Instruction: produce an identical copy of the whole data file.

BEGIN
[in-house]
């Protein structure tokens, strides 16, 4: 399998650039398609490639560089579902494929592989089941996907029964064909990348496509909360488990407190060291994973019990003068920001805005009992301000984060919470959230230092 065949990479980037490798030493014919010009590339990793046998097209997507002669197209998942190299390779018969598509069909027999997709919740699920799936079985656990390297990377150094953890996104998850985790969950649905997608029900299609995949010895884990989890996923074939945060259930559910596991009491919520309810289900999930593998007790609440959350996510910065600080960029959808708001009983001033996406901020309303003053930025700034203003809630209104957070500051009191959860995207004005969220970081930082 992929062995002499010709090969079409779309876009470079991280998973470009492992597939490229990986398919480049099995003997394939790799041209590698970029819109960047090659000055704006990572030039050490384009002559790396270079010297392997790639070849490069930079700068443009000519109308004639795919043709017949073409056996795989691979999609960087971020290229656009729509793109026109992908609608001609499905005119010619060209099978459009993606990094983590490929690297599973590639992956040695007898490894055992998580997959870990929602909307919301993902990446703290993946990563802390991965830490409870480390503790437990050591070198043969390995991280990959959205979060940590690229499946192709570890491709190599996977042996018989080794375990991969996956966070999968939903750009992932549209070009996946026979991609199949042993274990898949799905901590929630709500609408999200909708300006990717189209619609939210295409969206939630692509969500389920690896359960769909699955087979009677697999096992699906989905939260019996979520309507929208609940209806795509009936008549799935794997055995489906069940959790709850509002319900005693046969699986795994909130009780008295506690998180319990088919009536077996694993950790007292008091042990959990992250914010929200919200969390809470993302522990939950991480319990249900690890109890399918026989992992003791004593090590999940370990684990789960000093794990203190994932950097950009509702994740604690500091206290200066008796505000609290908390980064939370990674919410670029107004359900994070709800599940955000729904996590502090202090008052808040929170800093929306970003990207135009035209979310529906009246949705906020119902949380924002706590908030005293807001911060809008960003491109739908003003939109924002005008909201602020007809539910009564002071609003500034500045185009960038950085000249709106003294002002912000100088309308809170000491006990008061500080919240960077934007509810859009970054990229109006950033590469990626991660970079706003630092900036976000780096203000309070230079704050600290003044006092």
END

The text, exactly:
[in-house]
């Protein structure tokens, strides 16, 4: 399998650039398609490639560089579902494929592989089941996907029964064909990348496509909360488990407190060291994973019990003068920001805005009992301000984060919470959230230092 065949990479980037490798030493014919010009590339990793046998097209997507002669197209998942190299390779018969598509069909027999997709919740699920799936079985656990390297990377150094953890996104998850985790969950649905997608029900299609995949010895884990989890996923074939945060259930559910596991009491919520309810289900999930593998007790609440959350996510910065600080960029959808708001009983001033996406901020309303003053930025700034203003809630209104957070500051009191959860995207004005969220970081930082 992929062995002499010709090969079409779309876009470079991280998973470009492992597939490229990986398919480049099995003997394939790799041209590698970029819109960047090659000055704006990572030039050490384009002559790396270079010297392997790639070849490069930079700068443009000519109308004639795919043709017949073409056996795989691979999609960087971020290229656009729509793109026109992908609608001609499905005119010619060209099978459009993606990094983590490929690297599973590639992956040695007898490894055992998580997959870990929602909307919301993902990446703290993946990563802390991965830490409870480390503790437990050591070198043969390995991280990959959205979060940590690229499946192709570890491709190599996977042996018989080794375990991969996956966070999968939903750009992932549209070009996946026979991609199949042993274990898949799905901590929630709500609408999200909708300006990717189209619609939210295409969206939630692509969500389920690896359960769909699955087979009677697999096992699906989905939260019996979520309507929208609940209806795509009936008549799935794997055995489906069940959790709850509002319900005693046969699986795994909130009780008295506690998180319990088919009536077996694993950790007292008091042990959990992250914010929200919200969390809470993302522990939950991480319990249900690890109890399918026989992992003791004593090590999940370990684990789960000093794990203190994932950097950009509702994740604690500091206290200066008796505000609290908390980064939370990674919410670029107004359900994070709800599940955000729904996590502090202090008052808040929170800093929306970003990207135009035209979310529906009246949705906020119902949380924002706590908030005293807001911060809008960003491109739908003003939109924002005008909201602020007809539910009564002071609003500034500045185009960038950085000249709106003294002002912000100088309308809170000491006990008061500080919240960077934007509810859009970054990229109006950033590469990626991660970079706003630092900036976000780096203000309070230079704050600290003044006092």